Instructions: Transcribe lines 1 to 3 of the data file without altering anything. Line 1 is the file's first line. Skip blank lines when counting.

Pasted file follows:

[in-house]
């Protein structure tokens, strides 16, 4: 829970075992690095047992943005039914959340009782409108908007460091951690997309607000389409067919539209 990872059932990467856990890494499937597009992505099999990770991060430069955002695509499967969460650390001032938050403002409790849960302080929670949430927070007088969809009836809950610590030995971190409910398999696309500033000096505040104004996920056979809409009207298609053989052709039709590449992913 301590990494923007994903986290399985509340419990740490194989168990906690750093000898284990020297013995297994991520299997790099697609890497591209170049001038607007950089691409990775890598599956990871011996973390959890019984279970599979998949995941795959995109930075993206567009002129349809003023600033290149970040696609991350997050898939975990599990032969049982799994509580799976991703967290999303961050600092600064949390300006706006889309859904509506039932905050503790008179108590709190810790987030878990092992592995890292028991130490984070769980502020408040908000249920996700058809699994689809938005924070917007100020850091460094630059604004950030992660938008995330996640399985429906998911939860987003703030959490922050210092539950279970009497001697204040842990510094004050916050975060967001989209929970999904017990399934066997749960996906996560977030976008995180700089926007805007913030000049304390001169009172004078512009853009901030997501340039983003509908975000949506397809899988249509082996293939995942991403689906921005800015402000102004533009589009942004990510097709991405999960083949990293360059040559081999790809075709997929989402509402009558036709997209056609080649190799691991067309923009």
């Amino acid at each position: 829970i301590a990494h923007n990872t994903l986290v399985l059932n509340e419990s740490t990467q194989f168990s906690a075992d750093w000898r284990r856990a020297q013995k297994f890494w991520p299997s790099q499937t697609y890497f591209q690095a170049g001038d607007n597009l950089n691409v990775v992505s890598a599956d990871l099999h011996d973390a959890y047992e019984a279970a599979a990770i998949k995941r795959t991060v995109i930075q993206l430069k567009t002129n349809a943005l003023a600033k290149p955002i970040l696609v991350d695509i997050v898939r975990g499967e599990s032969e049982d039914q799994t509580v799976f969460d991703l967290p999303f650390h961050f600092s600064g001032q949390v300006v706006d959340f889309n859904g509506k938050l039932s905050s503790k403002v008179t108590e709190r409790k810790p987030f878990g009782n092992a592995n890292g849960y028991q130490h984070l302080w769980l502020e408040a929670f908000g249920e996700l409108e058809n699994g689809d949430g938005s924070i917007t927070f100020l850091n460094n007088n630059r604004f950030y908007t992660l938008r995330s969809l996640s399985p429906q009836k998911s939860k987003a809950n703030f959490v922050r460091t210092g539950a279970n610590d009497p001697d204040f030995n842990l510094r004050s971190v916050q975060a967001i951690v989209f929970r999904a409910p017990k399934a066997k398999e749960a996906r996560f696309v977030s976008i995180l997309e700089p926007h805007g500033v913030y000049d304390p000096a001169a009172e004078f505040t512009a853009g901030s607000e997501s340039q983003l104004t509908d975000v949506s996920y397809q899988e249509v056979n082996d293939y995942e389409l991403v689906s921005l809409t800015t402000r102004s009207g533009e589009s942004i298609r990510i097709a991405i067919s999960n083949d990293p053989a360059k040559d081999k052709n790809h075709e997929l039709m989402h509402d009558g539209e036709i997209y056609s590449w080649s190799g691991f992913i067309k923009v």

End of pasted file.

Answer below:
[in-house]
């Protein structure tokens, strides 16, 4: 829970075992690095047992943005039914959340009782409108908007460091951690997309607000389409067919539209 990872059932990467856990890494499937597009992505099999990770991060430069955002695509499967969460650390001032938050403002409790849960302080929670949430927070007088969809009836809950610590030995971190409910398999696309500033000096505040104004996920056979809409009207298609053989052709039709590449992913 301590990494923007994903986290399985509340419990740490194989168990906690750093000898284990020297013995297994991520299997790099697609890497591209170049001038607007950089691409990775890598599956990871011996973390959890019984279970599979998949995941795959995109930075993206567009002129349809003023600033290149970040696609991350997050898939975990599990032969049982799994509580799976991703967290999303961050600092600064949390300006706006889309859904509506039932905050503790008179108590709190810790987030878990092992592995890292028991130490984070769980502020408040908000249920996700058809699994689809938005924070917007100020850091460094630059604004950030992660938008995330996640399985429906998911939860987003703030959490922050210092539950279970009497001697204040842990510094004050916050975060967001989209929970999904017990399934066997749960996906996560977030976008995180700089926007805007913030000049304390001169009172004078512009853009901030997501340039983003509908975000949506397809899988249509082996293939995942991403689906921005800015402000102004533009589009942004990510097709991405999960083949990293360059040559081999790809075709997929989402509402009558036709997209056609080649190799691991067309923009």
């Amino acid at each position: 829970i301590a990494h923007n990872t994903l986290v399985l059932n509340e419990s740490t990467q194989f168990s906690a075992d750093w000898r284990r856990a020297q013995k297994f890494w991520p299997s790099q499937t697609y890497f591209q690095a170049g001038d607007n597009l950089n691409v990775v992505s890598a599956d990871l099999h011996d973390a959890y047992e019984a279970a599979a990770i998949k995941r795959t991060v995109i930075q993206l430069k567009t002129n349809a943005l003023a600033k290149p955002i970040l696609v991350d695509i997050v898939r975990g499967e599990s032969e049982d039914q799994t509580v799976f969460d991703l967290p999303f650390h961050f600092s600064g001032q949390v300006v706006d959340f889309n859904g509506k938050l039932s905050s503790k403002v008179t108590e709190r409790k810790p987030f878990g009782n092992a592995n890292g849960y028991q130490h984070l302080w769980l502020e408040a929670f908000g249920e996700l409108e058809n699994g689809d949430g938005s924070i917007t927070f100020l850091n460094n007088n630059r604004f950030y908007t992660l938008r995330s969809l996640s399985p429906q009836k998911s939860k987003a809950n703030f959490v922050r460091t210092g539950a279970n610590d009497p001697d204040f030995n842990l510094r004050s971190v916050q975060a967001i951690v989209f929970r999904a409910p017990k399934a066997k398999e749960a996906r996560f696309v977030s976008i995180l997309e700089p926007h805007g500033v913030y000049d304390p000096a001169a009172e004078f505040t512009a853009g901030s607000e997501s340039q983003l104004t509908d975000v949506s996920y397809q899988e249509v056979n082996d293939y995942e389409l991403v689906s921005l809409t800015t402000r102004s009207g533009e589009s942004i298609r990510i097709a991405i067919s999960n083949d990293p053989a360059k040559d081999k052709n790809h075709e997929l039709m989402h509402d009558g539209e036709i997209y056609s590449w080649s190799g691991f992913i067309k923009v």